In spite of several companies’ efforts to match web links to native apps, opening links from apps on iOS usually takes you to a web view even if you have the website’s associated iOS app already installed. This is why following links to songs on Spotify or podcast episodes on Overcast doesn’t automatically take you to their native apps: iOS lacks a native deep linking technology. While Apple could introduce such framework in the future, currently there’s no system-wide solution that can be adopted across every website and app out of the box. Many have tried to solve deep-linking on mobile, but to achieve real support for this experience, Apple will need to step in eventually.
In the meantime, Timothy Johnsen has created a workaround called Opener that uses an action extension to let you easily open a web link in its native app. Released with an initial set of compatible links/apps such as Twitter, Overcast, SoundCloud, Spotify, Kickstarter, and more, Opener allows you to avoid tapping buttons in web views to launch associated apps; Opener can automate the process by resolving links and launching them inside apps with an extension.
Whenever you’re in an app that can share web links with the share sheet – like Safari or Twitterrific – tap the Opener extension and you’ll be shown a popup. If a web link matches a possible app, you’ll get a list of choices; tap the app, Opener will resolve the link, and you’ll be taken to the native version of the web link into the app.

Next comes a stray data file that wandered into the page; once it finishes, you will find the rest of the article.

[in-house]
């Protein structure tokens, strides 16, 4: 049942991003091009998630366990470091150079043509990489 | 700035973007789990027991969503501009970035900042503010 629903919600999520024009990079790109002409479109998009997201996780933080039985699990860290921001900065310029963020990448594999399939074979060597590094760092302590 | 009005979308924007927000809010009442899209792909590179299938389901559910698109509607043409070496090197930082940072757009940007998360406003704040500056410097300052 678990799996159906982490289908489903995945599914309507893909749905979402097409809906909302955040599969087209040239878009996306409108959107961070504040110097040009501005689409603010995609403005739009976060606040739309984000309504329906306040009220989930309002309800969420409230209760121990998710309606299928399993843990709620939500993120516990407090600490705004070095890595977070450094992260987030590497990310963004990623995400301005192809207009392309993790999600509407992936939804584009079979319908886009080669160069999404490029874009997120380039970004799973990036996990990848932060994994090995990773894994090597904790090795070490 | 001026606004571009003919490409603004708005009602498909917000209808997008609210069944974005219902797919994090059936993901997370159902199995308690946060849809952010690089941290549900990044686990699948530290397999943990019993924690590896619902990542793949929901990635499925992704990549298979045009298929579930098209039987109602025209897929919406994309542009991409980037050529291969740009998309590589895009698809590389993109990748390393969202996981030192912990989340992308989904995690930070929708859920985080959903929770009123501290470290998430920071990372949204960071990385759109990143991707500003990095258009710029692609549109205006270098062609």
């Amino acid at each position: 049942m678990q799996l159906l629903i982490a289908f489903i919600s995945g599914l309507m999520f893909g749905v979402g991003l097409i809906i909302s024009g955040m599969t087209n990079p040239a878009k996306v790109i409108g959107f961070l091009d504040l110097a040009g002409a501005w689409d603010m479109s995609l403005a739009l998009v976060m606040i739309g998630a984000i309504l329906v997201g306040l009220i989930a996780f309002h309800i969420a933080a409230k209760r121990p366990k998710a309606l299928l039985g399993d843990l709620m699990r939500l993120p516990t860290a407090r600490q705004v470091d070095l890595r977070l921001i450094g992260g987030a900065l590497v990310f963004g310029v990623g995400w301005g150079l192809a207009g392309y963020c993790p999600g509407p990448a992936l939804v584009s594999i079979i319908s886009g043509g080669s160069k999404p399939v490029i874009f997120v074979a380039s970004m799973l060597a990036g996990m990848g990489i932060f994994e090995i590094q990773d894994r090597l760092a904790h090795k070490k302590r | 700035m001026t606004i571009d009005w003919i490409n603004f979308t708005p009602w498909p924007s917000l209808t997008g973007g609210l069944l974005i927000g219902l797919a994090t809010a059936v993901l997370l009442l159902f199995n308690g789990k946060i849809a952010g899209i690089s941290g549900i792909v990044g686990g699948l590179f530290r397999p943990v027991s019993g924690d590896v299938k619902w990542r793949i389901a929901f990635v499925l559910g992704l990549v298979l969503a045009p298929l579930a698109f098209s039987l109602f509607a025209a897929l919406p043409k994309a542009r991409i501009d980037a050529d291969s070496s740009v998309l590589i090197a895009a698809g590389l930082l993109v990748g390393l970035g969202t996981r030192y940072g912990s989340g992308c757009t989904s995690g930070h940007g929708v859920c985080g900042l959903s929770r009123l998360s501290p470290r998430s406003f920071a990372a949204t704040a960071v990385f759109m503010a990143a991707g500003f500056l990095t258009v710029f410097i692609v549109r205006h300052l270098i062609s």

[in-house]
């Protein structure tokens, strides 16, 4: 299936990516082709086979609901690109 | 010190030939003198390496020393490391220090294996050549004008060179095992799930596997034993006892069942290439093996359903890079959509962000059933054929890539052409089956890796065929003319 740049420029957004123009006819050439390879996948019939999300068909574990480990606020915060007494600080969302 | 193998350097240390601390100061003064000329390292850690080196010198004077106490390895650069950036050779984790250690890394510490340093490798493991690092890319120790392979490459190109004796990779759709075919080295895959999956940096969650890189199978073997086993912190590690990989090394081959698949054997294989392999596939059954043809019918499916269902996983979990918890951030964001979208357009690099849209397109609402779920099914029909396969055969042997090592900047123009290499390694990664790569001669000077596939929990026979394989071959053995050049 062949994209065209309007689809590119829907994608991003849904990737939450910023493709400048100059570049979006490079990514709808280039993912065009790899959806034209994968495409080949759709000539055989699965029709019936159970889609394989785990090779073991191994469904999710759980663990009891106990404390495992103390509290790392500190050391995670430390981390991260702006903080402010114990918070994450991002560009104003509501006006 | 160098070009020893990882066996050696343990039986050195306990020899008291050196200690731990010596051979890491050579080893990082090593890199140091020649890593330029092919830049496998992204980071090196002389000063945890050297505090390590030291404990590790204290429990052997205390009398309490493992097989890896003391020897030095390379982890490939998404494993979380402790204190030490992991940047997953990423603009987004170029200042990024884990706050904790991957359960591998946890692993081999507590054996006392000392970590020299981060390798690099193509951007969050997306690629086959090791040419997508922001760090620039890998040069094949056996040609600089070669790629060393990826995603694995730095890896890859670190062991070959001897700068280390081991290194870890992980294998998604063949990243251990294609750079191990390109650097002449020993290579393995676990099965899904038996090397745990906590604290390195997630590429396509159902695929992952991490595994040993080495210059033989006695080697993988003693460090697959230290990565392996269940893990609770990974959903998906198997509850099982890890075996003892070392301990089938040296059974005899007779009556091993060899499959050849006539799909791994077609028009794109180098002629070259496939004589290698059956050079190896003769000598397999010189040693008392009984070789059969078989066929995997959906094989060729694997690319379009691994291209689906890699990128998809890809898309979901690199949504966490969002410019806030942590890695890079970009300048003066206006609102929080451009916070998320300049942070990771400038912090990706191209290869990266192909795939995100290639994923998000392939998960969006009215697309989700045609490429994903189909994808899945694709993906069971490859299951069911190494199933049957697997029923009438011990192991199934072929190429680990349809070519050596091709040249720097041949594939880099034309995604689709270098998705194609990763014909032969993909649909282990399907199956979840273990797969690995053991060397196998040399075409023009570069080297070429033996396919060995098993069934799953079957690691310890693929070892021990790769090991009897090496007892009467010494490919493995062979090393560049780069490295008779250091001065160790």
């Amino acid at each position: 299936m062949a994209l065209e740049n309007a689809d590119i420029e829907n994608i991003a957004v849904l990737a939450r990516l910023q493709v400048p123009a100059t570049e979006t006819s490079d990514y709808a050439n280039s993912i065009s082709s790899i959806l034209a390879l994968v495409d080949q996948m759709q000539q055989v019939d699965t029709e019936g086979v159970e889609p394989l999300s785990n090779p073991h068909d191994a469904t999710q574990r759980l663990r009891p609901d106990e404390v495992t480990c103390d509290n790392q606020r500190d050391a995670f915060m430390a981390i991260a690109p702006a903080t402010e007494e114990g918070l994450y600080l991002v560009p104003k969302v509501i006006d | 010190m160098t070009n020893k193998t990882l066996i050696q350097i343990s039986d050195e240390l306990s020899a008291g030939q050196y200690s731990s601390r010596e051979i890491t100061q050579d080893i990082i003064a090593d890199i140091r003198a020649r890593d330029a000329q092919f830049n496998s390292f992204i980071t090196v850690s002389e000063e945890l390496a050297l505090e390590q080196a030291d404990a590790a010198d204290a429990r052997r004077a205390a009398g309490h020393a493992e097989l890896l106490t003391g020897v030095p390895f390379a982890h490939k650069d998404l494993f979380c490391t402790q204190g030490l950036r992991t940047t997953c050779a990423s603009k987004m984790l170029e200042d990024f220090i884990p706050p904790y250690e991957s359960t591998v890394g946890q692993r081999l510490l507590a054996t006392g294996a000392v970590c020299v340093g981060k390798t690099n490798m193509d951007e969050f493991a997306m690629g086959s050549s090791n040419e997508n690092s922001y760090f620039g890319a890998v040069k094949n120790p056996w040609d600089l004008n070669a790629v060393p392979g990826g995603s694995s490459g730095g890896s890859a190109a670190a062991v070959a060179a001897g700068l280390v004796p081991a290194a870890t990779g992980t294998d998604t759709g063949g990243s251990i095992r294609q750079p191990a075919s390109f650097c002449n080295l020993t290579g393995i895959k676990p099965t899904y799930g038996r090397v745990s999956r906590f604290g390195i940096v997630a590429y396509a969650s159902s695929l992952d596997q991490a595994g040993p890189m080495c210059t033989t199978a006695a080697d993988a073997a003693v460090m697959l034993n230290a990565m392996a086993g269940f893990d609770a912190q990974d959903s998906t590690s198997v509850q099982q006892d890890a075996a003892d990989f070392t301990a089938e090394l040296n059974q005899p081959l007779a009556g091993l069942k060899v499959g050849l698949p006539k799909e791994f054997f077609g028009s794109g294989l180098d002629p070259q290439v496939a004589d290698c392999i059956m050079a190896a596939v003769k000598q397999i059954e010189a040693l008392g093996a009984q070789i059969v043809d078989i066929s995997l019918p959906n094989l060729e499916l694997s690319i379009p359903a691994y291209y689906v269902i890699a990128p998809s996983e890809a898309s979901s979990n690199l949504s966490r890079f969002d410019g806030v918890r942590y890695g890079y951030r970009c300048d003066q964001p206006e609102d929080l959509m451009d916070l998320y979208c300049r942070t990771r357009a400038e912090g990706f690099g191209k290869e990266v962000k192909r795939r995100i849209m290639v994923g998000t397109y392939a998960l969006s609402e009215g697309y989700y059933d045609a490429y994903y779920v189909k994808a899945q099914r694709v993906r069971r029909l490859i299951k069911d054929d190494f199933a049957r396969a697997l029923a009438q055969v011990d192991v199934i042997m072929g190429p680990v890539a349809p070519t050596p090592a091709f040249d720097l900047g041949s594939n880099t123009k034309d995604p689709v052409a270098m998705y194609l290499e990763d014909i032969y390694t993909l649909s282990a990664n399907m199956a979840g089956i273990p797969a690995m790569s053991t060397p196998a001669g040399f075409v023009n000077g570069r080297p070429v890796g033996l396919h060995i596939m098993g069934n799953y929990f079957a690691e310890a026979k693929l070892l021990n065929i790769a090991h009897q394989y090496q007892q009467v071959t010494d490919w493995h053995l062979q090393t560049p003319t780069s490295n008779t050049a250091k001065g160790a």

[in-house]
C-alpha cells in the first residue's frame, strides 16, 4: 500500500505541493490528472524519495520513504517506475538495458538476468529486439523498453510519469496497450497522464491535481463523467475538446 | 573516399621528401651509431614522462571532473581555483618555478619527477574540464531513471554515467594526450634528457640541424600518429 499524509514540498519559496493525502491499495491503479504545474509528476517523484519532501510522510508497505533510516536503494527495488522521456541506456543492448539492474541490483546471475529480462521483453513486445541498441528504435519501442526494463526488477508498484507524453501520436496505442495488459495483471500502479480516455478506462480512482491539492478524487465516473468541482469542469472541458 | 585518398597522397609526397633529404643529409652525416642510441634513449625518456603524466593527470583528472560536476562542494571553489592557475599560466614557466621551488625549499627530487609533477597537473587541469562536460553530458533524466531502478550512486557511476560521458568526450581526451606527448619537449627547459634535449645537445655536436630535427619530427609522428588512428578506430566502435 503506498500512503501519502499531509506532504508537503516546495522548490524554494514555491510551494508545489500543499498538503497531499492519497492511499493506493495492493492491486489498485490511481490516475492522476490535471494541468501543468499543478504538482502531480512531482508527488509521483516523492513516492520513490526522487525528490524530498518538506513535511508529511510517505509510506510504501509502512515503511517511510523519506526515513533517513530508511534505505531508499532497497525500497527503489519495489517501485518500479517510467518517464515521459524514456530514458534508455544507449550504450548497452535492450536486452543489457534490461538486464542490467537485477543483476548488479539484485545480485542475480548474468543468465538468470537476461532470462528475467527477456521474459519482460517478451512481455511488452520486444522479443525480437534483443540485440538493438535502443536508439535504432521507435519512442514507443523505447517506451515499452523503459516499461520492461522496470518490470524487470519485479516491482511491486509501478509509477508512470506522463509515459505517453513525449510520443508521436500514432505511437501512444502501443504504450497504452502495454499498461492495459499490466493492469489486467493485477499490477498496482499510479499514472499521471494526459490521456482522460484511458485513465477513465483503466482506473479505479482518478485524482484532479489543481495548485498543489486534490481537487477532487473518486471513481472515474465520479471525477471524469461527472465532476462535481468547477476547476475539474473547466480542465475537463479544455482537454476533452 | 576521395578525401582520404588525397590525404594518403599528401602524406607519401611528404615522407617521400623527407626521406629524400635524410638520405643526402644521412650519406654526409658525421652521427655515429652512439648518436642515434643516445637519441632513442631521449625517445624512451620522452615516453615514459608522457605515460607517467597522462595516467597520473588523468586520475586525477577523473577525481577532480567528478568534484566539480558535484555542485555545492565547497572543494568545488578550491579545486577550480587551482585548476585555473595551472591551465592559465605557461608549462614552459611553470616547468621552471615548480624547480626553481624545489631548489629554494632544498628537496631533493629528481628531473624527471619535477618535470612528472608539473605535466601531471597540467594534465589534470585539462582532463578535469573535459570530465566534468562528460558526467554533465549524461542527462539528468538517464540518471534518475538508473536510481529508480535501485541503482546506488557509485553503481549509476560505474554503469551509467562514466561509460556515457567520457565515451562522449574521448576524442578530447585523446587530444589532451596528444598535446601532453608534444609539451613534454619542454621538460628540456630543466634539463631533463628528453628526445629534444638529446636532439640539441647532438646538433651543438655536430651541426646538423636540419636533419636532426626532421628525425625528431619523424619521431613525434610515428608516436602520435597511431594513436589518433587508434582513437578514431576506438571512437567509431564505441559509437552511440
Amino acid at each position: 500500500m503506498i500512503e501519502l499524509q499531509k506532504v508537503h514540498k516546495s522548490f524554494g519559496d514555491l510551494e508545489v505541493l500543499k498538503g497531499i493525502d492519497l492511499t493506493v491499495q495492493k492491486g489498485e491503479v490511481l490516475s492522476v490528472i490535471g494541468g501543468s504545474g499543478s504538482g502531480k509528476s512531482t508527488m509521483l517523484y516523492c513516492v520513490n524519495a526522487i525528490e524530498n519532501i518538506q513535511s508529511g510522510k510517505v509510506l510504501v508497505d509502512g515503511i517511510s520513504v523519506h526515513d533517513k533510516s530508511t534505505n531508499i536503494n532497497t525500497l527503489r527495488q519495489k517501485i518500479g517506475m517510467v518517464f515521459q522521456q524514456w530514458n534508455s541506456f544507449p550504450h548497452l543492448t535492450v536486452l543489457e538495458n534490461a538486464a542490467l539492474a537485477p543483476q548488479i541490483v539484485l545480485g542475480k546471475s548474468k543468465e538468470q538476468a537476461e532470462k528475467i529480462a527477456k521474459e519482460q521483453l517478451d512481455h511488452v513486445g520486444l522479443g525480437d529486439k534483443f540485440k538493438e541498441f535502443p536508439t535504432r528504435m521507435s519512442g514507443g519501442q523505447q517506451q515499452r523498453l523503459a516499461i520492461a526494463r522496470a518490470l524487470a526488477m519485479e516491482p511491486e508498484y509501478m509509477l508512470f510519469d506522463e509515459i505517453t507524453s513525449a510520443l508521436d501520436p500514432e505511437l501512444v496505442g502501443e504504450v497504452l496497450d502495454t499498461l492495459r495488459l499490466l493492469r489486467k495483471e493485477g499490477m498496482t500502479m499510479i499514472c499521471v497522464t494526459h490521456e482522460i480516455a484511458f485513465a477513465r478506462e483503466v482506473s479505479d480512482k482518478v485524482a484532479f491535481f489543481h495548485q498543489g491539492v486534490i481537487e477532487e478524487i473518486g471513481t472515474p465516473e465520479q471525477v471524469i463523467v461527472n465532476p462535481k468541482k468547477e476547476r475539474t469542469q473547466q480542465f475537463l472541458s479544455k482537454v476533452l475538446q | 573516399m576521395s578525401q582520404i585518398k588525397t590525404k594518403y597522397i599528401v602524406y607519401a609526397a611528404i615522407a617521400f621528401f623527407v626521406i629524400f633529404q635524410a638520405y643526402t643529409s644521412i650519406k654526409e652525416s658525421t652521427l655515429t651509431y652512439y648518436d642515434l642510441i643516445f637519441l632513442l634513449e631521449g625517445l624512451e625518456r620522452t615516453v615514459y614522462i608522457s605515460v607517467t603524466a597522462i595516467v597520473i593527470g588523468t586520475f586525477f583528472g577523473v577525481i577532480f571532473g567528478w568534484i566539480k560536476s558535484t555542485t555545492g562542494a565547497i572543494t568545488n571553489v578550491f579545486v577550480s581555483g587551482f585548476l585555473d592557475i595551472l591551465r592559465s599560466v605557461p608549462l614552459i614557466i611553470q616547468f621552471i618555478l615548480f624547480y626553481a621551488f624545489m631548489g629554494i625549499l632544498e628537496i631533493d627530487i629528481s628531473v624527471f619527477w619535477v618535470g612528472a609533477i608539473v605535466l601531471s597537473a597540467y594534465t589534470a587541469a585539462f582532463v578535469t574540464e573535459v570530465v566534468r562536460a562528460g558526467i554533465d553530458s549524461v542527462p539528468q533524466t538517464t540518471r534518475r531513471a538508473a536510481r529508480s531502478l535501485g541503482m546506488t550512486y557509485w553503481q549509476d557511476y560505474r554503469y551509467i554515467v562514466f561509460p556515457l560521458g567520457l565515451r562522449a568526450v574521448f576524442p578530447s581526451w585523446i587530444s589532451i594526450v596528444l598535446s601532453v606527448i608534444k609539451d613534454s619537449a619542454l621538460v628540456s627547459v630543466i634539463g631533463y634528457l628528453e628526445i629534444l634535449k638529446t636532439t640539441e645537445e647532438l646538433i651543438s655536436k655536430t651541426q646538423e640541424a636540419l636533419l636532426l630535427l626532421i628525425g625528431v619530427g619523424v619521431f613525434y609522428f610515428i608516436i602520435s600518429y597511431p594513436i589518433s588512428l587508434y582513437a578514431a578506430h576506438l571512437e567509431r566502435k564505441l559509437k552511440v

I’ve been trying Opener with links from my Twitterific timeline tonight and the extension performs as advertised. I was able to open Spotify links directly into the Spotify app; I went from the Overcast website to the download screen for the selected episode in the Overcast app with one tap; and, I opened links to tweets from Twitterrific into the official Twitter app. I tried with Instagram, Amazon, and Pinterest links – Opener always took me to the corresponding native view of a link from the extension, without ever seeing a web view and having to tap “Open in app…” buttons.
There’s a couple of tricks you can take advantage of, too. You can copy a link from apps that don’t implement the native iOS 8 share sheet (like Twitter) and launch Opener to quickly open it in compatible apps. And, if you have multiple apps that can open the same domain (like Twitter clients) and you don’t want to choose the app every time, you can long-tap one in the extension to give it an auto-open preference. This can be reversed in Opener’s settings.
There’s a chance that future changes in iOS will obviate the need for workarounds like Opener, but the app works today and it can save you time if you want to open links in native apps – both official clients like Kickstarter and Medium or third-party alternatives like Twitterrific and Tweetbot. Opener currently supports around 50 apps and Johnsen is looking to add support for more soon.